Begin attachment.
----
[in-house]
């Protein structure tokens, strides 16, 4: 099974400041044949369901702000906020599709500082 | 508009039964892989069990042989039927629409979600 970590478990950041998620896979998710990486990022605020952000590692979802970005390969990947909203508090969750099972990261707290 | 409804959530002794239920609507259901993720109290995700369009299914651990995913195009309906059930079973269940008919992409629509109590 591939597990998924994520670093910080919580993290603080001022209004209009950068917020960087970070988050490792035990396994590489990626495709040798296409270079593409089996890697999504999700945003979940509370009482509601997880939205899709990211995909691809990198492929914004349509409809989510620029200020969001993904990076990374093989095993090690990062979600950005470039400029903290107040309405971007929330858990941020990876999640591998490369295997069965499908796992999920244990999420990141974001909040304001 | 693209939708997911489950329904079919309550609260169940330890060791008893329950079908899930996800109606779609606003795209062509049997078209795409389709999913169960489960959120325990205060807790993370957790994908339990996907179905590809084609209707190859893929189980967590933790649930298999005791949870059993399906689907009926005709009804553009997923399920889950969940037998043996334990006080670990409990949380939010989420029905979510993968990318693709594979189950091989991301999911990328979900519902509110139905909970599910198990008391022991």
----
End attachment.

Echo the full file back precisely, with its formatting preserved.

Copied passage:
[in-house]
């Protein structure tokens, strides 16, 4: 099974400041044949369901702000906020599709500082 | 508009039964892989069990042989039927629409979600 970590478990950041998620896979998710990486990022605020952000590692979802970005390969990947909203508090969750099972990261707290 | 409804959530002794239920609507259901993720109290995700369009299914651990995913195009309906059930079973269940008919992409629509109590 591939597990998924994520670093910080919580993290603080001022209004209009950068917020960087970070988050490792035990396994590489990626495709040798296409270079593409089996890697999504999700945003979940509370009482509601997880939205899709990211995909691809990198492929914004349509409809989510620029200020969001993904990076990374093989095993090690990062979600950005470039400029903290107040309405971007929330858990941020990876999640591998490369295997069965499908796992999920244990999420990141974001909040304001 | 693209939708997911489950329904079919309550609260169940330890060791008893329950079908899930996800109606779609606003795209062509049997078209795409389709999913169960489960959120325990205060807790993370957790994908339990996907179905590809084609209707190859893929189980967590933790649930298999005791949870059993399906689907009926005709009804553009997923399920889950969940037998043996334990006080670990409990949380939010989420029905979510993968990318693709594979189950091989991301999911990328979900519902509110139905909970599910198990008391022991």